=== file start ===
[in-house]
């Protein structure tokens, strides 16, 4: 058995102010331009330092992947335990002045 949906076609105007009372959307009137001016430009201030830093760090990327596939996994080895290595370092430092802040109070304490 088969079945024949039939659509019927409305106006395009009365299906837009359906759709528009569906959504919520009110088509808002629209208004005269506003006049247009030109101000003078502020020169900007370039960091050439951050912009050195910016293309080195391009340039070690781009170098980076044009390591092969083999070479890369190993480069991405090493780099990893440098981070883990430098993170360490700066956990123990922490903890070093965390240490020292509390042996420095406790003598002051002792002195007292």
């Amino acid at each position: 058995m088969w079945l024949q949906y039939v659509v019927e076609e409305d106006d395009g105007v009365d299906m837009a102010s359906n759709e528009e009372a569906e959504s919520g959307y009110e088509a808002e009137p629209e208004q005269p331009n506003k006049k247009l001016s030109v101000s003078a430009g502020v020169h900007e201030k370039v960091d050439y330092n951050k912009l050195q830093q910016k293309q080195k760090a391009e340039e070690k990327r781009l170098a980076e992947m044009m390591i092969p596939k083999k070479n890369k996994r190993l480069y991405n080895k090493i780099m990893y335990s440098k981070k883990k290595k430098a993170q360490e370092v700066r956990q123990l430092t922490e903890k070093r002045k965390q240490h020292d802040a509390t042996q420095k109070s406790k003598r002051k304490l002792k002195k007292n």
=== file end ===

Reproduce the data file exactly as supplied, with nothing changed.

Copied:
[in-house]
């Protein structure tokens, strides 16, 4: 058995102010331009330092992947335990002045 949906076609105007009372959307009137001016430009201030830093760090990327596939996994080895290595370092430092802040109070304490 088969079945024949039939659509019927409305106006395009009365299906837009359906759709528009569906959504919520009110088509808002629209208004005269506003006049247009030109101000003078502020020169900007370039960091050439951050912009050195910016293309080195391009340039070690781009170098980076044009390591092969083999070479890369190993480069991405090493780099990893440098981070883990430098993170360490700066956990123990922490903890070093965390240490020292509390042996420095406790003598002051002792002195007292």
């Amino acid at each position: 058995m088969w079945l024949q949906y039939v659509v019927e076609e409305d106006d395009g105007v009365d299906m837009a102010s359906n759709e528009e009372a569906e959504s919520g959307y009110e088509a808002e009137p629209e208004q005269p331009n506003k006049k247009l001016s030109v101000s003078a430009g502020v020169h900007e201030k370039v960091d050439y330092n951050k912009l050195q830093q910016k293309q080195k760090a391009e340039e070690k990327r781009l170098a980076e992947m044009m390591i092969p596939k083999k070479n890369k996994r190993l480069y991405n080895k090493i780099m990893y335990s440098k981070k883990k290595k430098a993170q360490e370092v700066r956990q123990l430092t922490e903890k070093r002045k965390q240490h020292d802040a509390t042996q420095k109070s406790k003598r002051k304490l002792k002195k007292n």